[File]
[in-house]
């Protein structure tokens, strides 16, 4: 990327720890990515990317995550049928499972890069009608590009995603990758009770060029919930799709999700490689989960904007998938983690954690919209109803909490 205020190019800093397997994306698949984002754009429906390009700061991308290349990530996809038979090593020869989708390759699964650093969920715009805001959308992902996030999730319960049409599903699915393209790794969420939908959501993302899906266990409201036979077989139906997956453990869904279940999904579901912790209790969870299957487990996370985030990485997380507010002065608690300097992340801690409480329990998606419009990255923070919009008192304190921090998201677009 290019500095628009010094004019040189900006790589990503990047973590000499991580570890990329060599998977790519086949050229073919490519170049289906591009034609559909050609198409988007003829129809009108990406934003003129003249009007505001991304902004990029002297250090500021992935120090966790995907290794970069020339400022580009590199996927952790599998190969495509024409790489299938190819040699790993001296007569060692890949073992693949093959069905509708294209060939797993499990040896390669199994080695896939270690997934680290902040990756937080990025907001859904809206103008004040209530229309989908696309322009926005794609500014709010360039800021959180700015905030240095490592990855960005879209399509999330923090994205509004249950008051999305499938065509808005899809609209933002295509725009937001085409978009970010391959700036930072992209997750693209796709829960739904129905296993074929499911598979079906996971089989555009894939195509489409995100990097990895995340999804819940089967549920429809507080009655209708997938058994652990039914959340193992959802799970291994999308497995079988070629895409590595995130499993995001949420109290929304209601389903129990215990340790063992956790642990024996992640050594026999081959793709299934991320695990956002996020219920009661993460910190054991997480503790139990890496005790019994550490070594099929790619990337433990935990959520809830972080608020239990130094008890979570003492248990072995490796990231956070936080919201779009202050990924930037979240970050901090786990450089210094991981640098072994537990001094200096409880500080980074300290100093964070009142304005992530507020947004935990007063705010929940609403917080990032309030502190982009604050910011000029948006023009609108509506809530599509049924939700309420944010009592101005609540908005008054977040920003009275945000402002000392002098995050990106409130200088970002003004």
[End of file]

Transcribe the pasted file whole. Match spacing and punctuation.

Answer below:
[in-house]
């Protein structure tokens, strides 16, 4: 990327720890990515990317995550049928499972890069009608590009995603990758009770060029919930799709999700490689989960904007998938983690954690919209109803909490 205020190019800093397997994306698949984002754009429906390009700061991308290349990530996809038979090593020869989708390759699964650093969920715009805001959308992902996030999730319960049409599903699915393209790794969420939908959501993302899906266990409201036979077989139906997956453990869904279940999904579901912790209790969870299957487990996370985030990485997380507010002065608690300097992340801690409480329990998606419009990255923070919009008192304190921090998201677009 290019500095628009010094004019040189900006790589990503990047973590000499991580570890990329060599998977790519086949050229073919490519170049289906591009034609559909050609198409988007003829129809009108990406934003003129003249009007505001991304902004990029002297250090500021992935120090966790995907290794970069020339400022580009590199996927952790599998190969495509024409790489299938190819040699790993001296007569060692890949073992693949093959069905509708294209060939797993499990040896390669199994080695896939270690997934680290902040990756937080990025907001859904809206103008004040209530229309989908696309322009926005794609500014709010360039800021959180700015905030240095490592990855960005879209399509999330923090994205509004249950008051999305499938065509808005899809609209933002295509725009937001085409978009970010391959700036930072992209997750693209796709829960739904129905296993074929499911598979079906996971089989555009894939195509489409995100990097990895995340999804819940089967549920429809507080009655209708997938058994652990039914959340193992959802799970291994999308497995079988070629895409590595995130499993995001949420109290929304209601389903129990215990340790063992956790642990024996992640050594026999081959793709299934991320695990956002996020219920009661993460910190054991997480503790139990890496005790019994550490070594099929790619990337433990935990959520809830972080608020239990130094008890979570003492248990072995490796990231956070936080919201779009202050990924930037979240970050901090786990450089210094991981640098072994537990001094200096409880500080980074300290100093964070009142304005992530507020947004935990007063705010929940609403917080990032309030502190982009604050910011000029948006023009609108509506809530599509049924939700309420944010009592101005609540908005008054977040920003009275945000402002000392002098995050990106409130200088970002003004």